Indonesia clears 7th vaccine for use to bolster virus fight

Virus-ravaged country approves Russia’s Sputnik V as infections count tops 4M

JAKARTA, Indonesia (AA) – Grappling with a surging virus wave, Indonesia on Wednesday took another step to boost vaccinations, granting emergency use approval for another vaccine – Russia’s Sputnik V.

This is the seventh COVID-19 jab cleared for use in Indonesia, which has so far fully vaccinated just over 32.6 million people – a little under 16% of the vaccination target of 208.26 million.

The overall number of vaccine doses administered in the country currently stands at 91.1 million, according to latest figures.

Indonesia’s Food and Drug Supervisory Agency said the vaccine can be given to people aged 18 years and above in two doses within a three-week period.

“Data from the third phase of clinical trials shows that the Sputnik V vaccine provides 91.6% efficacy,” the agency’s head Penny Lukito said during a meeting with parliamentarians.

He said the vaccine had mild to moderate side effects during trials, including flu-like symptoms such as fever, chills, joint pain, muscle pain, weakness, discomfort, headache, and hyperthermia.

Indonesia’s virus caseload has now crossed 4 million, doubling within a span of just two months due to the rapid spread of the highly infectious Delta variant.

A total of 19,106 infections were recorded over the past day, raising the cumulative count to 4,008,166, the Health Ministry said in a daily report.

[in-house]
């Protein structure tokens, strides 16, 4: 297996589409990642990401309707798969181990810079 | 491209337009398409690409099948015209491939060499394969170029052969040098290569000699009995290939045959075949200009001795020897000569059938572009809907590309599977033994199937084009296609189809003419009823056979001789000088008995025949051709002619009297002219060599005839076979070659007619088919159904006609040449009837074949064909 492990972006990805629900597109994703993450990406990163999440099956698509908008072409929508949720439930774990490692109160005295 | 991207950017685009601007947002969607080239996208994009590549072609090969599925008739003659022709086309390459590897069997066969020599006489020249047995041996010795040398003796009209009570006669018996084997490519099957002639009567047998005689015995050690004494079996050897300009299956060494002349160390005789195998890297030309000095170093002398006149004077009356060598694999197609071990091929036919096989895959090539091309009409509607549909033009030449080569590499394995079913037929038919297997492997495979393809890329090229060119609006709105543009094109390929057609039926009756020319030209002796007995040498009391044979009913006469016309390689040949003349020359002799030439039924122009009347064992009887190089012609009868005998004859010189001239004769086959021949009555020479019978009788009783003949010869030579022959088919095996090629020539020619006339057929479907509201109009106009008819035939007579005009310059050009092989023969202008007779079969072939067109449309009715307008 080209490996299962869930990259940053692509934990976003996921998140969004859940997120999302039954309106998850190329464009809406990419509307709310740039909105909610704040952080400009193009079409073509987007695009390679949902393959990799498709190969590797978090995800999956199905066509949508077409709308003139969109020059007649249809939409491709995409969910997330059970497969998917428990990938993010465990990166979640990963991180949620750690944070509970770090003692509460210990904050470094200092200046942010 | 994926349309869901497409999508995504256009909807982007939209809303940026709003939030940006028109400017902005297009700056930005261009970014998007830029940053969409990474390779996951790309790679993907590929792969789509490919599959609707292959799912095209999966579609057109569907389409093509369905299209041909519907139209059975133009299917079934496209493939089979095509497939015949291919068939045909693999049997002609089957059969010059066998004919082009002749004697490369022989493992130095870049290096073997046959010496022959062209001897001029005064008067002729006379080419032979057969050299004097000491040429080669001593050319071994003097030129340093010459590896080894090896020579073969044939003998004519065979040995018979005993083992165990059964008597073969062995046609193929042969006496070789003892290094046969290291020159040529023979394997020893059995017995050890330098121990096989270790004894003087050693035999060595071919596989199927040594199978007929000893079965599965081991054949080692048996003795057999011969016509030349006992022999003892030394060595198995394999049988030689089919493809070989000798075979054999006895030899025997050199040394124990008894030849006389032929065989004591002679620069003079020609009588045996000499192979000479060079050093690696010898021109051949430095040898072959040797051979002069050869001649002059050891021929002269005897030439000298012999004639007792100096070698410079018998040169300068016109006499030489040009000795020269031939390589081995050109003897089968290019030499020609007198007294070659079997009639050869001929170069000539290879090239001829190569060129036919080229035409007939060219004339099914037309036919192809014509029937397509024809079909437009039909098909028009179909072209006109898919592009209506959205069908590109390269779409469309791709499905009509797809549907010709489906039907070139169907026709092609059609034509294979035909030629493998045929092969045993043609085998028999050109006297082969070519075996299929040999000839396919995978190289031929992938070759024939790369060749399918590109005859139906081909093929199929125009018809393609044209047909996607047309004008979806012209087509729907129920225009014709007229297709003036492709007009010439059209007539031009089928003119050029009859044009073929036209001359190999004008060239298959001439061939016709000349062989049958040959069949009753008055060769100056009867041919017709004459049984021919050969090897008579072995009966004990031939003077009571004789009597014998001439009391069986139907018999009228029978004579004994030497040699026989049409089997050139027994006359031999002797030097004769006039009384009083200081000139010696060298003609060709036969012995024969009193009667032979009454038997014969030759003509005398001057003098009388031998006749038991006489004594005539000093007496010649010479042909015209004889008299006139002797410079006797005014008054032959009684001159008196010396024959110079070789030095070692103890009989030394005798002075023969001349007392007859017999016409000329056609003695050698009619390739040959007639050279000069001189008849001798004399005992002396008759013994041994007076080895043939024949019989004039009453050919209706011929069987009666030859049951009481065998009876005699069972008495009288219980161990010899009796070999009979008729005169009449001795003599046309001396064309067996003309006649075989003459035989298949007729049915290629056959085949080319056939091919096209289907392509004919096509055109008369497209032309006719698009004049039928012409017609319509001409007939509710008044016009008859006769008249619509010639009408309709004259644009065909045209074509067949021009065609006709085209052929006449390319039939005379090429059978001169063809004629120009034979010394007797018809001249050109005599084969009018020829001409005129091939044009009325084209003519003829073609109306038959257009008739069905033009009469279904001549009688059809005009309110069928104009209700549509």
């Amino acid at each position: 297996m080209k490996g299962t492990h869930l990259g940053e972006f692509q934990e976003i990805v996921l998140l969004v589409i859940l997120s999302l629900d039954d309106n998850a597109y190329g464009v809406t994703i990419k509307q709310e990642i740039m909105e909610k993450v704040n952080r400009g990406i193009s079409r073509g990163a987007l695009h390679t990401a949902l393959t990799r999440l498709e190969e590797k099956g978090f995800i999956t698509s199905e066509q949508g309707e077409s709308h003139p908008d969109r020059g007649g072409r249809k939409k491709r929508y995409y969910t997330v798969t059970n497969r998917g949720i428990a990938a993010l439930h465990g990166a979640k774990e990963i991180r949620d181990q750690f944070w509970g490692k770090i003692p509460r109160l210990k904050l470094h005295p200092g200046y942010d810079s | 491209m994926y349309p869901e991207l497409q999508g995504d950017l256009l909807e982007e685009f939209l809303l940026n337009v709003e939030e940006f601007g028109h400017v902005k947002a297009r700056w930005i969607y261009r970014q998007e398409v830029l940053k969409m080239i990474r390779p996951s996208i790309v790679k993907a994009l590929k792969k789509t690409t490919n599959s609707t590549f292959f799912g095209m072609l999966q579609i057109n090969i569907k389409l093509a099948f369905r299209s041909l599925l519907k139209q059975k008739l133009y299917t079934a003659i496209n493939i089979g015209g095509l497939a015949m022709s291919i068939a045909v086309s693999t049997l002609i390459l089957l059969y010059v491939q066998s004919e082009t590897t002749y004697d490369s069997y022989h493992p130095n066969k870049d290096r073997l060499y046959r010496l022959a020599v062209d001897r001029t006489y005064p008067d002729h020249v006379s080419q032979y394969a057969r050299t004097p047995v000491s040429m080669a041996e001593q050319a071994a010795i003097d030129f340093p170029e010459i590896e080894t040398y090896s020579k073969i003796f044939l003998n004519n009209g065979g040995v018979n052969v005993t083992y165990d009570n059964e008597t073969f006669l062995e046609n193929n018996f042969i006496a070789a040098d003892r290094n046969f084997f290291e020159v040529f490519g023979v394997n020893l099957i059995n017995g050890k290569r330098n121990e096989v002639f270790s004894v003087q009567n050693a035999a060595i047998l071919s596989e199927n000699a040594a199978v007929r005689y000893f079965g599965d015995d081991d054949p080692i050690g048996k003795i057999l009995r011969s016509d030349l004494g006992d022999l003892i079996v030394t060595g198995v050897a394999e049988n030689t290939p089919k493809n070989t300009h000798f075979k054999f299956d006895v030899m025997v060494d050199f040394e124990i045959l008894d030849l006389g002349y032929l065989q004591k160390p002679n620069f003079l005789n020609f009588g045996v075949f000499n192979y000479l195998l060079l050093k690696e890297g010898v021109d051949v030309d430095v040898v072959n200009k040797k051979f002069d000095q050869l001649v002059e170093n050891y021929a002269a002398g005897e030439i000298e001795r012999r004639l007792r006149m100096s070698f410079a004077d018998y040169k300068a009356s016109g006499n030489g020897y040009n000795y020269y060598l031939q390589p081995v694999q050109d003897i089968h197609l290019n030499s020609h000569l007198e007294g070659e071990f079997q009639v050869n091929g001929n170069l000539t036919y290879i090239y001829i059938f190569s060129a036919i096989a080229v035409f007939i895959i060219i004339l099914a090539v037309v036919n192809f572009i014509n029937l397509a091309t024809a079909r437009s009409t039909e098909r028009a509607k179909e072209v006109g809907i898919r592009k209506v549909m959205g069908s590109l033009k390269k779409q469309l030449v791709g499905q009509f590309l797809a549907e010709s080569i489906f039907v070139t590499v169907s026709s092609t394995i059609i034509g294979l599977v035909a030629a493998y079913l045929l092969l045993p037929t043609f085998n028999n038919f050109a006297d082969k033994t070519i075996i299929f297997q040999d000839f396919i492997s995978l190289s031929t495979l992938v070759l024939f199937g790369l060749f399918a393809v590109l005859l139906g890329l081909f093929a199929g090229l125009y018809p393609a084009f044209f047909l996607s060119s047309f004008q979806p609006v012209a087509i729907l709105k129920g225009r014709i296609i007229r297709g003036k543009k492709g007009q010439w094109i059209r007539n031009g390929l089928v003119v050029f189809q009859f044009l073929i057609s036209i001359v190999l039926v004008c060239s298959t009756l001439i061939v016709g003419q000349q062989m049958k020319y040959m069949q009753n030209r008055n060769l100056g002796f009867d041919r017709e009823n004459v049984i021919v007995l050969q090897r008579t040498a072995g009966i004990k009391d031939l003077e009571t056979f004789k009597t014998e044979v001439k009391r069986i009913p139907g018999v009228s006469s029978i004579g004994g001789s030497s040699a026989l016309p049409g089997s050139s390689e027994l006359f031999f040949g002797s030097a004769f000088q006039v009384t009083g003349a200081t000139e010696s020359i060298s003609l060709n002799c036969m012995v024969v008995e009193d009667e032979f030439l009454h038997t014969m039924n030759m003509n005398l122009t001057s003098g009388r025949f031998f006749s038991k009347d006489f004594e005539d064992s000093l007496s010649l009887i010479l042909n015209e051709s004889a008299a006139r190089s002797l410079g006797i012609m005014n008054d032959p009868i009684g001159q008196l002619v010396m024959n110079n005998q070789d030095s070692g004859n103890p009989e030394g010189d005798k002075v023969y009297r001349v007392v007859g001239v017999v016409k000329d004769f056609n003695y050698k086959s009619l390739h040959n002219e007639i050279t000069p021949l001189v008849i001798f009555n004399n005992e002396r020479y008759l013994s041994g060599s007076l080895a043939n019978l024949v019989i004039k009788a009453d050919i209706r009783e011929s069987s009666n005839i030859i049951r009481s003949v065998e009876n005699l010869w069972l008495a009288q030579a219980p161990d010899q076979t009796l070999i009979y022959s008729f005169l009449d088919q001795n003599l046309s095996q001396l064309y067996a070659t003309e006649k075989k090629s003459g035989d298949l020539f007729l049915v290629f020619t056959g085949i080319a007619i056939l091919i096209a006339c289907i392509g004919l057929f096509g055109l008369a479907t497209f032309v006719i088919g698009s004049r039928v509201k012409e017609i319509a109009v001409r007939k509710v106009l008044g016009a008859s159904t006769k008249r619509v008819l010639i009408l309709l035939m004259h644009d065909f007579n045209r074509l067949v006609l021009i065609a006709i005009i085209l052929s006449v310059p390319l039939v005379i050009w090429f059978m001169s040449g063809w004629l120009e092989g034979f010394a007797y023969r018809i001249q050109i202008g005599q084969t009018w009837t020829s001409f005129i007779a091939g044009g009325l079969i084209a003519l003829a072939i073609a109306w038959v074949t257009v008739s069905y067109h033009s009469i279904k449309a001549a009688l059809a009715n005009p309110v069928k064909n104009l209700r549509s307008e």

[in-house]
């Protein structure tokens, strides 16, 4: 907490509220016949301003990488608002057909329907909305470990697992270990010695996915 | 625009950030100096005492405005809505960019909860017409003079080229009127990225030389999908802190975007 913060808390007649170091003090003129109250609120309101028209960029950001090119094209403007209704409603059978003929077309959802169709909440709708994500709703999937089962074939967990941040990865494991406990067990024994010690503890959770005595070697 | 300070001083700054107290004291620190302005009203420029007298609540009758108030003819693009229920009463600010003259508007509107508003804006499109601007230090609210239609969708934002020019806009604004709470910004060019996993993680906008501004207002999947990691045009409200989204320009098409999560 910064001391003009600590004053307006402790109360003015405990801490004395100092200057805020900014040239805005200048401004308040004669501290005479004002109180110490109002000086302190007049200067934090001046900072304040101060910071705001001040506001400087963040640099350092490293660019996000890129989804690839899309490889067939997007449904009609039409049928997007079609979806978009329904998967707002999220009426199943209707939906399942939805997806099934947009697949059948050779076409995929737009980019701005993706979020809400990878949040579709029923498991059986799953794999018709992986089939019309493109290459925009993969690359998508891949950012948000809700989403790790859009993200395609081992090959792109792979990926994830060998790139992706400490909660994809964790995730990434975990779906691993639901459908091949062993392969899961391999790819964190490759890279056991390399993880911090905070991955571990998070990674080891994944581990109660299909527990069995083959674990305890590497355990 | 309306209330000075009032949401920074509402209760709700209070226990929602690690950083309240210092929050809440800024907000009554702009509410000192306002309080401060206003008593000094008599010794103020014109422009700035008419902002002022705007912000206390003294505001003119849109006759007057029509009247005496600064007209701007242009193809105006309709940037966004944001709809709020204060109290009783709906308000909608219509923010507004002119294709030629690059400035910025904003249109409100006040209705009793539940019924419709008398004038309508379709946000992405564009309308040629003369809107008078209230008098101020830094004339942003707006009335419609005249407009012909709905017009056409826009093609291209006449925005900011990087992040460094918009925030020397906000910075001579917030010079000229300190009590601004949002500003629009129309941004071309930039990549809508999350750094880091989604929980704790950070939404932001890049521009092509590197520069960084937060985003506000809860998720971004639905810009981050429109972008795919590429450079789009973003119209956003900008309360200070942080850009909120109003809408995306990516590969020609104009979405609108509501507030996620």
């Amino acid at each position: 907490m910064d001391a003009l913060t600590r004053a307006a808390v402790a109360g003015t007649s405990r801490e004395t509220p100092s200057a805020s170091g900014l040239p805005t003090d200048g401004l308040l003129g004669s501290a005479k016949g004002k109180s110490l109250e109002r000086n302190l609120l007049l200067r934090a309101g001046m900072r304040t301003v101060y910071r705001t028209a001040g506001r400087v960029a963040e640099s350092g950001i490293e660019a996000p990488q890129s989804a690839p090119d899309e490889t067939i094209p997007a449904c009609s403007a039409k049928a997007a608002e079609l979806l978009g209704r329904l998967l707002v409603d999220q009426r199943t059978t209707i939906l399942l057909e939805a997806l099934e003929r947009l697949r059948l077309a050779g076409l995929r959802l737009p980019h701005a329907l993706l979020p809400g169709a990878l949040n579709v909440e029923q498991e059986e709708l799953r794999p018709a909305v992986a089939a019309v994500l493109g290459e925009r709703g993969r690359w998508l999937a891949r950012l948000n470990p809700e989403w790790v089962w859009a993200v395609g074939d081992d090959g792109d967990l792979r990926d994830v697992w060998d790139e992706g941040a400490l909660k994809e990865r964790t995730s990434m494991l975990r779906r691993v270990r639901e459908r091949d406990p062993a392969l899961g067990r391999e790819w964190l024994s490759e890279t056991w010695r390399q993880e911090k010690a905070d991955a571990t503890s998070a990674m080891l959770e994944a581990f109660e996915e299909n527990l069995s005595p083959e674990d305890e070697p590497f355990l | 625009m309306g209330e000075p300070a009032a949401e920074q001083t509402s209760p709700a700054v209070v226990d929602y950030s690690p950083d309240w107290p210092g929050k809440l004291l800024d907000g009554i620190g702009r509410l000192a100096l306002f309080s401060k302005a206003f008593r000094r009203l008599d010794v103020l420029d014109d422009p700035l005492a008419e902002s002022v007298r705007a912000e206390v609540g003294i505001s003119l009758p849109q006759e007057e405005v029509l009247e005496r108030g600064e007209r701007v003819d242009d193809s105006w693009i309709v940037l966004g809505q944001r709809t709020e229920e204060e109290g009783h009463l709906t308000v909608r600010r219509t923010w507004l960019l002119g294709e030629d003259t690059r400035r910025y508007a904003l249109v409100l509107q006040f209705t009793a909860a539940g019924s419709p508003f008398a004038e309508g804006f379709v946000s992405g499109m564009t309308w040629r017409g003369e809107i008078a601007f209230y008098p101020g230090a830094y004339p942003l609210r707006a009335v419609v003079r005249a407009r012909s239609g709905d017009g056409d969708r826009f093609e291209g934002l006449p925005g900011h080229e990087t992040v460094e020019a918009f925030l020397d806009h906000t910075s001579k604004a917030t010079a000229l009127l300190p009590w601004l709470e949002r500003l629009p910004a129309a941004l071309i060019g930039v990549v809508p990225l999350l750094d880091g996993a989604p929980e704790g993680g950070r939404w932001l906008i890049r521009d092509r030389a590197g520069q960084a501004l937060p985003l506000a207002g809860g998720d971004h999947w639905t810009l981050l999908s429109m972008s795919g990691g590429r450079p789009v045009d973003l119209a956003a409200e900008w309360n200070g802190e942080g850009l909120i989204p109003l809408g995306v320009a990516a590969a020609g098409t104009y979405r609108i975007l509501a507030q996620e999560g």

The daily death toll was an alarming 1,038 in the past 24 hours, pushing the fatality count to 128,252.

However, earlier this week, President Joko Widodo announced that restrictions in the Greater Jakarta region and in areas on the island of Java would be revised down from Level 4 to Level 3.

The reason for the decision, he said, was that the number of daily infections had declined by 78% from the peak of around 55,000 seen in mid-July.

Low inflation ‘not good news’

Widodo on Wednesday voiced concern over plunging inflation in Indonesia, saying the low rate was “not good news.”

“This situation indicates a decline in people’s purchasing power due to restrictions on activities during the COVID-19 pandemic,” he said at the 2021 National Coordination Meeting for Inflation Control.

The president said he was “not happy” about the low inflation figure.

His remarks came after Central Bank data showed that the annual inflation rate in Southeast Asia’s biggest economy was 1.52% in July.


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